Man who stole bus batteries sentenced
A Parkersburg man who stole nearly $8,000 worth of bus batteries from Frontier Local Schools near the end of the 2011 school year was sentenced Wednesday in Washington County Common Pleas Court to 90 days in the Washington County Jail.
Thomas E. Fellure Jr., 31, broke into the school district’s bus garage, at 44870 State Route 7, New Matamoras, on June 15, 2011 and stole 50 bus batteries, various lead cables and a couple of catalytic converters from other district vehicles stored there.
Fellure sold at least some of the more than 4,000 pounds of materials at a Mineral Wells, W.Va., recycling center. According to receipts, Fellure fetched $348 for just over 1,000 pounds worth of batteries.
During his Sept. 9 change of plea hearing, Fellure had been ordered to pay $7,726 in restitution to Frontier Local Schools. However, that amount was lowered Wednesday because insurance had covered much of the cost of replacement batteries for the district.
“At the change of plea, we weren’t aware of how much the insurance had paid. Unfortunately, the court can’t order restitution to be paid back to the insurance company,” said Washington County Assistant Prosecutor Jared Erb.
Fellure was ordered to pay $674 to the school district-$500 to cover their deductible and the rest to cover the payroll used for battery installation in the 21 buses left inoperable by Fellure’s theft.
The insurance company has the option to sue Fellure in civil court for the money, added Erb.
Soon after selling the batteries, Fellure scrapped his 1997 Chevy Blazer, which he had used during the theft. However, video surveillance at the bus garage had caught Fellure’s vehicle on camera and it was able to be traced back to him even after he sold it. He was eventually arrested in December 2011 for the crime.
Fellure was sentenced Wednesday on one count of grand theft and one count of vandalism-both elevated from fifth-degree felonies to fourth-degree felonies because the amount stolen and vandalized exceeded the $7,500 threshold. Fellure pleaded guilty as charged to the two fourth-degree felonies. According to an agreed disposition, Fellure was to be sentenced to 90 days in the county jail. However, Fellure asked to postpone his entrance into the jail.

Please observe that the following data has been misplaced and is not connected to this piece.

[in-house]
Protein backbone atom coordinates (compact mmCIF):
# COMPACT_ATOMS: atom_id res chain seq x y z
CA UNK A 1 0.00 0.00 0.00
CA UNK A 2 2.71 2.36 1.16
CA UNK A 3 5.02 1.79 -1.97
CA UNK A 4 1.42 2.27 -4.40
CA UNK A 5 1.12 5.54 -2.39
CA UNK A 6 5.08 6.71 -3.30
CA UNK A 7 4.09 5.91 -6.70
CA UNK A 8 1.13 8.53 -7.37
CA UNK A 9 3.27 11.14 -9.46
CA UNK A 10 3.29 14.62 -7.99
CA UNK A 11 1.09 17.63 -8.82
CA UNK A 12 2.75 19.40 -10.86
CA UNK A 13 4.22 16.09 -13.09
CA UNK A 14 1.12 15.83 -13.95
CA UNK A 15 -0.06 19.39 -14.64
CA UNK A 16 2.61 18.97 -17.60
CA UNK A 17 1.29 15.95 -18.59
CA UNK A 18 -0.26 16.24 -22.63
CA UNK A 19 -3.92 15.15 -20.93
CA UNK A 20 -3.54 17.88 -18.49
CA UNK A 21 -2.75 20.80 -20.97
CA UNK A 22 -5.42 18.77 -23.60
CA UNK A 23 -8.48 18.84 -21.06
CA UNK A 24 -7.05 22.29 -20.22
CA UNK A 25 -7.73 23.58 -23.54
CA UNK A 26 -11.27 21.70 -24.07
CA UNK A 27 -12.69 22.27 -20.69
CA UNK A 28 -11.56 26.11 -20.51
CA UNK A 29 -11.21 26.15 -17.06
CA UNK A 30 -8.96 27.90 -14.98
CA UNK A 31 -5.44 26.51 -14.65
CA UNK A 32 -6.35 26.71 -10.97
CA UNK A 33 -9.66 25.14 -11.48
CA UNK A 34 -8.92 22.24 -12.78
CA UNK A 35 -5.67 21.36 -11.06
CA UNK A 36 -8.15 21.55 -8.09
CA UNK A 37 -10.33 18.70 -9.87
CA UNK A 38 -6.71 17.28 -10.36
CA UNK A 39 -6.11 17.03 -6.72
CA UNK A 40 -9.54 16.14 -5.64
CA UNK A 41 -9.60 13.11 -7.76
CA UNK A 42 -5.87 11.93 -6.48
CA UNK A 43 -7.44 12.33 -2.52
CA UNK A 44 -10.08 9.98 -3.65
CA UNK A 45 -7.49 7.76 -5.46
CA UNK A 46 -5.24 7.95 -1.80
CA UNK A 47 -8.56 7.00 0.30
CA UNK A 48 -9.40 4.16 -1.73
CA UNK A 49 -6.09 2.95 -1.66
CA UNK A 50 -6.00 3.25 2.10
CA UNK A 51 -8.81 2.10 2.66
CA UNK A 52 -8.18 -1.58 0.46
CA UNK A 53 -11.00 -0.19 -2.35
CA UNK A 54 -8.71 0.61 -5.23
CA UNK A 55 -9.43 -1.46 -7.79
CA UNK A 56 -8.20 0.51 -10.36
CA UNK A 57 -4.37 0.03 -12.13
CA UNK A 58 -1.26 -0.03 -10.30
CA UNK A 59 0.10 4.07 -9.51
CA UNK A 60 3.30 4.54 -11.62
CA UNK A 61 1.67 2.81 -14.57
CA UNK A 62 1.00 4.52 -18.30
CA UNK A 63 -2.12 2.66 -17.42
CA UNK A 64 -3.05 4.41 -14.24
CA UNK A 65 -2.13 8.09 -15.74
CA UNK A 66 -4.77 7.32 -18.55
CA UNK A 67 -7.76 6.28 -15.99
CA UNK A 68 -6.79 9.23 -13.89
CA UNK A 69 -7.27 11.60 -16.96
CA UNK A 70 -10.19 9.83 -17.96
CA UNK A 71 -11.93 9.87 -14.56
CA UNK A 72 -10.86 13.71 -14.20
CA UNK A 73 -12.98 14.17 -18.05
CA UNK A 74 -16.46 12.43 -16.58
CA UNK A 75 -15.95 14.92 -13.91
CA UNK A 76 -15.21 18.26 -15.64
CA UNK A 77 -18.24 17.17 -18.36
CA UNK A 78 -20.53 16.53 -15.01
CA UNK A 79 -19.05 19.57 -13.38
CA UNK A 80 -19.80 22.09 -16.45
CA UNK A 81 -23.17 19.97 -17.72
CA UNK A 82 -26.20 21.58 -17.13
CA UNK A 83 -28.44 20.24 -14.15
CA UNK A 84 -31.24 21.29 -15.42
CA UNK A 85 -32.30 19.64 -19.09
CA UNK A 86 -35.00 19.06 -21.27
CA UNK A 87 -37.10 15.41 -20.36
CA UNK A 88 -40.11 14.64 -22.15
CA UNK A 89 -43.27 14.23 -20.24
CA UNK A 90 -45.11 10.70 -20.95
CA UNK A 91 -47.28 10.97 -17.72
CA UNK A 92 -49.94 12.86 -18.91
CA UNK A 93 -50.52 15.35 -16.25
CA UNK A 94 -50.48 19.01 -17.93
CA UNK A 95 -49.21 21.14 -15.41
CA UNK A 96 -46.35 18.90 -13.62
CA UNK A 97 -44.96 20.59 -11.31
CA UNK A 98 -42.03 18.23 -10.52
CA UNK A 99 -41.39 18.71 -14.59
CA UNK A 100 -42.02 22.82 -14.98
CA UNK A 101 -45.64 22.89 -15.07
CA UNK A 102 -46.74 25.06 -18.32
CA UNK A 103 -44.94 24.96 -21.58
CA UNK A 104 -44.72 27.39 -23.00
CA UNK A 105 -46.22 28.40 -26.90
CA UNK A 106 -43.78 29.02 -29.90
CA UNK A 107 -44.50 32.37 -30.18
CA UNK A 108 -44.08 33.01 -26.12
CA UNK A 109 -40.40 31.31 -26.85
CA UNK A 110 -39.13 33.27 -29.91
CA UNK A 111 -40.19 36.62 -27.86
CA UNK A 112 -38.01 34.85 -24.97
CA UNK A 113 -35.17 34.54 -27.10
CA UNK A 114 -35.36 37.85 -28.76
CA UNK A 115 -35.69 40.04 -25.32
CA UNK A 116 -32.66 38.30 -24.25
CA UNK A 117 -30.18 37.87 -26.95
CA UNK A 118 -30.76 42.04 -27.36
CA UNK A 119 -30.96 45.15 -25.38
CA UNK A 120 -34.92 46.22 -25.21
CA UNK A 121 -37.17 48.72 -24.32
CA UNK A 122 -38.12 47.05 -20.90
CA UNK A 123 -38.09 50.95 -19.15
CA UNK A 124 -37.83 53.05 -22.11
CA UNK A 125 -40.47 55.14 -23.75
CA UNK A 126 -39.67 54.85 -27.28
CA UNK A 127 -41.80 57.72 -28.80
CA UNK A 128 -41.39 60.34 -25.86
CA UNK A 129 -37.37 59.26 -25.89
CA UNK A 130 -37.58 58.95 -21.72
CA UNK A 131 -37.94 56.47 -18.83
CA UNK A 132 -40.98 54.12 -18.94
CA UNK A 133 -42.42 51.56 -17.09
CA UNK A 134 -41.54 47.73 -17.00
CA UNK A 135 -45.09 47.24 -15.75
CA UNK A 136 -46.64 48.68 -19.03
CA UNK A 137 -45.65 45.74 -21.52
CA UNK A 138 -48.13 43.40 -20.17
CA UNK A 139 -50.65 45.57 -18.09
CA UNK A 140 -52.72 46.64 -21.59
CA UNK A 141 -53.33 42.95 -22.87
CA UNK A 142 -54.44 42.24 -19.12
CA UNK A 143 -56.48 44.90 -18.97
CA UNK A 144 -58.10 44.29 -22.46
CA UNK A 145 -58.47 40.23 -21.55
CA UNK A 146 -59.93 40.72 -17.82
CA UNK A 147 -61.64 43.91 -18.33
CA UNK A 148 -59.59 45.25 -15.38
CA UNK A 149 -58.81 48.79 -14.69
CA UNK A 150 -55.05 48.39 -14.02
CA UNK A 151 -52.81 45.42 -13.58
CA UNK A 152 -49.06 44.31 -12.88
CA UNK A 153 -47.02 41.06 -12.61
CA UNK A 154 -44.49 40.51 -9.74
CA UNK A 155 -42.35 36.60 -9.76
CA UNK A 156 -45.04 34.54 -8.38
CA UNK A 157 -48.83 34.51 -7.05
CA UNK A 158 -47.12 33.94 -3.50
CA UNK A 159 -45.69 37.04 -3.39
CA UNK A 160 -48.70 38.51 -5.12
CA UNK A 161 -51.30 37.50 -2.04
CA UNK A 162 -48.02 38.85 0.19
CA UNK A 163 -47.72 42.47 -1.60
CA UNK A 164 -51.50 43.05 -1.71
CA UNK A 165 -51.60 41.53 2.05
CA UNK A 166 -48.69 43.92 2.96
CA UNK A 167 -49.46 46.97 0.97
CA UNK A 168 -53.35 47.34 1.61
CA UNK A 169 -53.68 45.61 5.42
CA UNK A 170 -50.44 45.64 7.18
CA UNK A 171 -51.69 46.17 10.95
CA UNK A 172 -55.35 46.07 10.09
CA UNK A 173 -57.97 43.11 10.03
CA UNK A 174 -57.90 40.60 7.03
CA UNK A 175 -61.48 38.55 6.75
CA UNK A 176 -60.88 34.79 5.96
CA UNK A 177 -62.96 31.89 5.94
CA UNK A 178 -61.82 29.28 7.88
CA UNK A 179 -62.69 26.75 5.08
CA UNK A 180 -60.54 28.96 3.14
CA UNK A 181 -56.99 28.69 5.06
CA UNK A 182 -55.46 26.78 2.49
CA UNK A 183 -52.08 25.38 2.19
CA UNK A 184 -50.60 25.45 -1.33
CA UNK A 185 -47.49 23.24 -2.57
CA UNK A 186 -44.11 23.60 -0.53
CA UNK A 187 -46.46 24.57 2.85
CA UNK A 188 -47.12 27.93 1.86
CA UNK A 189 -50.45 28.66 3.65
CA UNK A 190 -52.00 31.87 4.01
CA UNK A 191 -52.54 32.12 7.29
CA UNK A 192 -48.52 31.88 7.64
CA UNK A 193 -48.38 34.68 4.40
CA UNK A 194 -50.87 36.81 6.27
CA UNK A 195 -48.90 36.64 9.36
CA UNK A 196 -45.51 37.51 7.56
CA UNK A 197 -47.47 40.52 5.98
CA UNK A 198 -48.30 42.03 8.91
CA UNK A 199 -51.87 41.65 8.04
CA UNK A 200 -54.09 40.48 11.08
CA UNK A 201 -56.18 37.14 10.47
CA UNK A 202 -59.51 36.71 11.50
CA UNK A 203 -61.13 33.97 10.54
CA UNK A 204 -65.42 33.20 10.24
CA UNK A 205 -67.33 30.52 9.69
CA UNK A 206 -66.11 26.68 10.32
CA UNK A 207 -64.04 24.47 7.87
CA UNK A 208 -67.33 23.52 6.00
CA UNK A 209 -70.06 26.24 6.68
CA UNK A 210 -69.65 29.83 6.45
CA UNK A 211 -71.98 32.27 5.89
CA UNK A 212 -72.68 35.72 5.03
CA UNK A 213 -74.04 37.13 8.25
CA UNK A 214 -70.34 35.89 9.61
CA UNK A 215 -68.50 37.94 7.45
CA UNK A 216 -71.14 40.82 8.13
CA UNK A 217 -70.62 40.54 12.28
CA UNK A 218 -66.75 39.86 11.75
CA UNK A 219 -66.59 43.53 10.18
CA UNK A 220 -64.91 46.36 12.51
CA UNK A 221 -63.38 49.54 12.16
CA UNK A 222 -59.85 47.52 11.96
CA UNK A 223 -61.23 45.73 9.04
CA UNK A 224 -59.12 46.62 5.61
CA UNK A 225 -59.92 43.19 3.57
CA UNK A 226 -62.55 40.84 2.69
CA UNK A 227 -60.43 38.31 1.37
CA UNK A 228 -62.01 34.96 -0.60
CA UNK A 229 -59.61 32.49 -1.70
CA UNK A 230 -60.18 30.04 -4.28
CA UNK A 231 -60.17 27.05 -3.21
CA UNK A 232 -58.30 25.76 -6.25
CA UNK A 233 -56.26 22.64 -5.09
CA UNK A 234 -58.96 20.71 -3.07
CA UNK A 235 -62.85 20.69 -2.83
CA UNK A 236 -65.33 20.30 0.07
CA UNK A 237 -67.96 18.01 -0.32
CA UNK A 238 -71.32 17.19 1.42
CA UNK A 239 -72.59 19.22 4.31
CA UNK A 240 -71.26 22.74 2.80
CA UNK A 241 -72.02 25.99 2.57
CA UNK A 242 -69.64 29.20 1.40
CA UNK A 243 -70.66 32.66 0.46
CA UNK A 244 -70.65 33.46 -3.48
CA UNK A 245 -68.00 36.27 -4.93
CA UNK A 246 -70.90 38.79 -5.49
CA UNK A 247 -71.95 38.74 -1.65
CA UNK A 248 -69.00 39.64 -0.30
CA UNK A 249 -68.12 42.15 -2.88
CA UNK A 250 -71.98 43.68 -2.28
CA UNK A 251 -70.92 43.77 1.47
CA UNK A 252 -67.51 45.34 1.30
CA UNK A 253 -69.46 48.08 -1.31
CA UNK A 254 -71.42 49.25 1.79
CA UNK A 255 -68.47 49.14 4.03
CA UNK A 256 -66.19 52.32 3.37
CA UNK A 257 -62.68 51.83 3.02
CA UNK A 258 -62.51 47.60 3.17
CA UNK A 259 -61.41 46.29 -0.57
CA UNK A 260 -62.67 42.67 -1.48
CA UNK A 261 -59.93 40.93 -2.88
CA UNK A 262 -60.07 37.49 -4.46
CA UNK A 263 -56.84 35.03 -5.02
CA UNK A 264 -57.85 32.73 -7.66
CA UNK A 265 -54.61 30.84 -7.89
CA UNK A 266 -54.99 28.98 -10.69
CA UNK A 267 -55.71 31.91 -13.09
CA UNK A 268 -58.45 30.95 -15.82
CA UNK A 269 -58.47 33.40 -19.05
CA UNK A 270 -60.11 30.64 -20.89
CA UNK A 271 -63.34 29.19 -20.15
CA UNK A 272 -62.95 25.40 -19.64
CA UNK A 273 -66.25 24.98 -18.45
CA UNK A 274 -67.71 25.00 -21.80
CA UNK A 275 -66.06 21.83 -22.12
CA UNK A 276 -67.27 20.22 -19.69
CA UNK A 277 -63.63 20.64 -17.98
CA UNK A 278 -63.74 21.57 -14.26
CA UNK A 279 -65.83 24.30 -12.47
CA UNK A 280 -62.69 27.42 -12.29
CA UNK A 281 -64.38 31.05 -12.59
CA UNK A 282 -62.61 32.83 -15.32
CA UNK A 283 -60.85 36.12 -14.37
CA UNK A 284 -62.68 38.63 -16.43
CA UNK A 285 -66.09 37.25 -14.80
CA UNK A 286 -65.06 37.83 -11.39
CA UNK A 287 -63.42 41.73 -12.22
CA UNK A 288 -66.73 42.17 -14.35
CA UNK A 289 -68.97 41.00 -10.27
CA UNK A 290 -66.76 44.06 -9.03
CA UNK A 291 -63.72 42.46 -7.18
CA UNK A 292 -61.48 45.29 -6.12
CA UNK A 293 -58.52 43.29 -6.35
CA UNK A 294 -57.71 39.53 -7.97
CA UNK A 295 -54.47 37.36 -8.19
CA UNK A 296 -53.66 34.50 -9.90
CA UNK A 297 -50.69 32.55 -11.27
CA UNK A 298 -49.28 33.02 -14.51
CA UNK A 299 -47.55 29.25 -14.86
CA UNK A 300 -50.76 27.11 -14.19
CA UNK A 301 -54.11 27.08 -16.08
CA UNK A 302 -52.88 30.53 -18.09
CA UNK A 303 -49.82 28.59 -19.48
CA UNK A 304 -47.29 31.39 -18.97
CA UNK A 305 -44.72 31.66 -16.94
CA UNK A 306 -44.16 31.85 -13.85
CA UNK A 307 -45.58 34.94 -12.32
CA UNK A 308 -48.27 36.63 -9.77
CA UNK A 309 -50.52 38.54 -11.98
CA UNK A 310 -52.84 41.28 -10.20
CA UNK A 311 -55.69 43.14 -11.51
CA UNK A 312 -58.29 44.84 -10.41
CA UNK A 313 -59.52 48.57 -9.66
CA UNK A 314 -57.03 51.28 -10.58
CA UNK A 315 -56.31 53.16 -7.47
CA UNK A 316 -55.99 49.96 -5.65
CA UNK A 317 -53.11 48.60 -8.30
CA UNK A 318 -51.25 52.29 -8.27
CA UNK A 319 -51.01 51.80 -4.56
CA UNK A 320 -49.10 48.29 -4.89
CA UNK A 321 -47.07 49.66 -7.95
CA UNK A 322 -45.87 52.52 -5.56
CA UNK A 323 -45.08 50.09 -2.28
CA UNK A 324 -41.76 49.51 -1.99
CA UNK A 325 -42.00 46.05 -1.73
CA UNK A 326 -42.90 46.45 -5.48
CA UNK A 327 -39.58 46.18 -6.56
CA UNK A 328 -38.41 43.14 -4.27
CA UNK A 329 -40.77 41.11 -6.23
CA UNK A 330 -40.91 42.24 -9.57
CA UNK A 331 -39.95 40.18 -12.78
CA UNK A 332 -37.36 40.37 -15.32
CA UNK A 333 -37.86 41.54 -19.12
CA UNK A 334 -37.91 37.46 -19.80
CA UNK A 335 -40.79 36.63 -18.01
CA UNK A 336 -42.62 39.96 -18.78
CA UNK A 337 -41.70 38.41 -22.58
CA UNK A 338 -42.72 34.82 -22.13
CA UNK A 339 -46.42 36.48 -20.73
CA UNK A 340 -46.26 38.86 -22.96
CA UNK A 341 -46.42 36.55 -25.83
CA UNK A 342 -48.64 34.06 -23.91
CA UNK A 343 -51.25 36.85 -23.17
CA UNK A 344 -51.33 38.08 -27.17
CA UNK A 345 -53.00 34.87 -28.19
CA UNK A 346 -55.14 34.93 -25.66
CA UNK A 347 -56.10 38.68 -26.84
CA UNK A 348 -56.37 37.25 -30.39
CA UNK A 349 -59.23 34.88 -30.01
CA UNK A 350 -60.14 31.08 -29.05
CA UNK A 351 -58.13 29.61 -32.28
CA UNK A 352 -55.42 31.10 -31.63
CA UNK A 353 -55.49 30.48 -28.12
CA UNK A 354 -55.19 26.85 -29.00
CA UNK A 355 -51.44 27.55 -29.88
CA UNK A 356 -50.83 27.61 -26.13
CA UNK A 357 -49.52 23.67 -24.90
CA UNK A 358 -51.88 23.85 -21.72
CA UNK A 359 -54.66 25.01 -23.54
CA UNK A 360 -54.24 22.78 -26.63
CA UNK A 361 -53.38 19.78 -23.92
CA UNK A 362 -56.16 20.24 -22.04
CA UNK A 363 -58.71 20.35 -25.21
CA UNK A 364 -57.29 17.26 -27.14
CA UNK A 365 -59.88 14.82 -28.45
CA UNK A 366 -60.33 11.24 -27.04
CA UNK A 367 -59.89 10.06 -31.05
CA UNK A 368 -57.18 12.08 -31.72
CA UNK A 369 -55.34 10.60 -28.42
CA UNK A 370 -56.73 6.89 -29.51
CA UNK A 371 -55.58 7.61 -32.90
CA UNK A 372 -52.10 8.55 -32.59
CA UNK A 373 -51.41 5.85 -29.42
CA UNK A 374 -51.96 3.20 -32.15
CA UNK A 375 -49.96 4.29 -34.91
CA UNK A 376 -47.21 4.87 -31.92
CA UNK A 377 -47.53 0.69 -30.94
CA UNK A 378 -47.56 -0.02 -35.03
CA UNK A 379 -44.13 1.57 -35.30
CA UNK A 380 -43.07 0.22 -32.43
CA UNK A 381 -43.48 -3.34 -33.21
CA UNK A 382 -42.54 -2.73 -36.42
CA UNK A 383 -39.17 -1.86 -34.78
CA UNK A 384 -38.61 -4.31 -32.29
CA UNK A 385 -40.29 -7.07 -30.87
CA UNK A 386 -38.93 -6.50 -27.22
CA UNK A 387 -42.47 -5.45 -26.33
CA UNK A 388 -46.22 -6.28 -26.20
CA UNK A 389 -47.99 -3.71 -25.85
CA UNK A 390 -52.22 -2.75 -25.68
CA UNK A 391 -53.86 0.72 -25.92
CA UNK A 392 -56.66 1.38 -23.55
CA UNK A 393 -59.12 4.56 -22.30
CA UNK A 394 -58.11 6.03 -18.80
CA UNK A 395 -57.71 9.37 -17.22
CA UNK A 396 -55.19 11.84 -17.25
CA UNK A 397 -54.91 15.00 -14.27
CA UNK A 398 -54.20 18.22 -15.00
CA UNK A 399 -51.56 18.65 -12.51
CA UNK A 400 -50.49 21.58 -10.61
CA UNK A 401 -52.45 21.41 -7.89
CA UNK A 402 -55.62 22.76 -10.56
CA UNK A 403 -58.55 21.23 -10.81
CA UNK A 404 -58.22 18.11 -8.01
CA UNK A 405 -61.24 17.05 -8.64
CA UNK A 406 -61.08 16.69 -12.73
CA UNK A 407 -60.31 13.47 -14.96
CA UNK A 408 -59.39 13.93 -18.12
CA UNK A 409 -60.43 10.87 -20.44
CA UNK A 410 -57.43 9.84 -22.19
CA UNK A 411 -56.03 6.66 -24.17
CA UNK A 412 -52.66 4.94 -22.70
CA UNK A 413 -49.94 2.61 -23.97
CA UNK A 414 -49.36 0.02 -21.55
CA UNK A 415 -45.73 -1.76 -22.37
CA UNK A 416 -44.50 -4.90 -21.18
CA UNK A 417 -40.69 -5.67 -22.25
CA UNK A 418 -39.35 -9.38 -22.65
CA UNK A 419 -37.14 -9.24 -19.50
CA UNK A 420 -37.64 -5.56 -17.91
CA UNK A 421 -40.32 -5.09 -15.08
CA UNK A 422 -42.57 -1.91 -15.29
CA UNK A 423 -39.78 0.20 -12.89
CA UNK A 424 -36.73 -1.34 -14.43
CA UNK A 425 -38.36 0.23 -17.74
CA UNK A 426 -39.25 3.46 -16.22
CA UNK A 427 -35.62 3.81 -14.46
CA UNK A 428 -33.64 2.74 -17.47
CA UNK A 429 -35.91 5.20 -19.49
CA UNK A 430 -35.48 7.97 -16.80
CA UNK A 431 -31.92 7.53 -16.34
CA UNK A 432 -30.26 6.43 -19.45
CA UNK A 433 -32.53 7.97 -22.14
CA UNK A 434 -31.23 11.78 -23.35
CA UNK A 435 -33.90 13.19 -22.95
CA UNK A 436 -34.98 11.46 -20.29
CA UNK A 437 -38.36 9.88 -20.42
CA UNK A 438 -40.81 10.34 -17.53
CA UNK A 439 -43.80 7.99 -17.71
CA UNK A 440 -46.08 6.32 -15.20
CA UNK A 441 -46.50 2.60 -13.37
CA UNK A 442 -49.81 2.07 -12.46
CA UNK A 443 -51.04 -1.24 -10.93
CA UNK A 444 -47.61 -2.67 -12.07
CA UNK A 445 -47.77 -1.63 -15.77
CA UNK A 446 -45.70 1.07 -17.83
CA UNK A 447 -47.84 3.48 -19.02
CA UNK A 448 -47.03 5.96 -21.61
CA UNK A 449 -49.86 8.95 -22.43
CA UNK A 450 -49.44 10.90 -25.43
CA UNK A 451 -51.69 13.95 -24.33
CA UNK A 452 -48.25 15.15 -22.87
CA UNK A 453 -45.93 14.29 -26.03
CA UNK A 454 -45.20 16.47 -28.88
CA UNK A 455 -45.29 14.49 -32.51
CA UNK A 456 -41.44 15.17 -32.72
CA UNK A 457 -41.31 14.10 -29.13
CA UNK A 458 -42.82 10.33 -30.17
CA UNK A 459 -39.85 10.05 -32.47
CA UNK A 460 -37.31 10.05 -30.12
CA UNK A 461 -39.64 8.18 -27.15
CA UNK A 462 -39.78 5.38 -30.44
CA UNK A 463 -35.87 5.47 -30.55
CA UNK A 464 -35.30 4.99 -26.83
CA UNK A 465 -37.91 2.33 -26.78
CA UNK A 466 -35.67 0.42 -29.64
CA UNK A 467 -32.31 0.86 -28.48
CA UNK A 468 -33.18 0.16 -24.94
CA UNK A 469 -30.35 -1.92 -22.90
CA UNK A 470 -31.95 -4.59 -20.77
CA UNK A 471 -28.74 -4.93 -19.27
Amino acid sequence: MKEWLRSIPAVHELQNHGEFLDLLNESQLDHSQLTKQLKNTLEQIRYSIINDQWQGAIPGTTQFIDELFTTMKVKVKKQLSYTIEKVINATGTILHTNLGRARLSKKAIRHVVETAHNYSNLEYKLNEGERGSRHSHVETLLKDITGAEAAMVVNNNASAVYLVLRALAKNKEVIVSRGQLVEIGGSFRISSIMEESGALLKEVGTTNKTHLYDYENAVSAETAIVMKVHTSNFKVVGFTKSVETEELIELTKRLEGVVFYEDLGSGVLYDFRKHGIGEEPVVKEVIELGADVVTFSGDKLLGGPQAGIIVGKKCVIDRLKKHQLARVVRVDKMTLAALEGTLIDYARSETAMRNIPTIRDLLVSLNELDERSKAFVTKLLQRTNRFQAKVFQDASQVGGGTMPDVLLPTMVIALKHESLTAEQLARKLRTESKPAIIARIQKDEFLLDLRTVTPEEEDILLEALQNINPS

“I would just like to spend the weekend with my daughter for her birthday and go in Monday,” Fellure said.
Washington County Common Pleas Court Judge Randall Burnworth quickly shot down the idea.
“We’re not going to do that,” he said simply.
Fellure’s attorney Eric Fowler also argued for more days credit than agreed on at the change of plea hearing. At that time, Burnworth had indicated Fellure would receive credit for two days served.
However, Fellure had been held on the Washington County charges in Mason County, W.Va., prior to being sent to the Washington County Jail, said Fowler.
“We believe he should have credit for 40 days,” he said.
Burnworth agreed to change the credit. Additionally he sentenced Fellure to three years of community control and ordered him to be assessed by L&P Services and to apply for the court’s “Thinking For A Change” program, a cognitive behavioral change program developed by The National Institute of Corrections.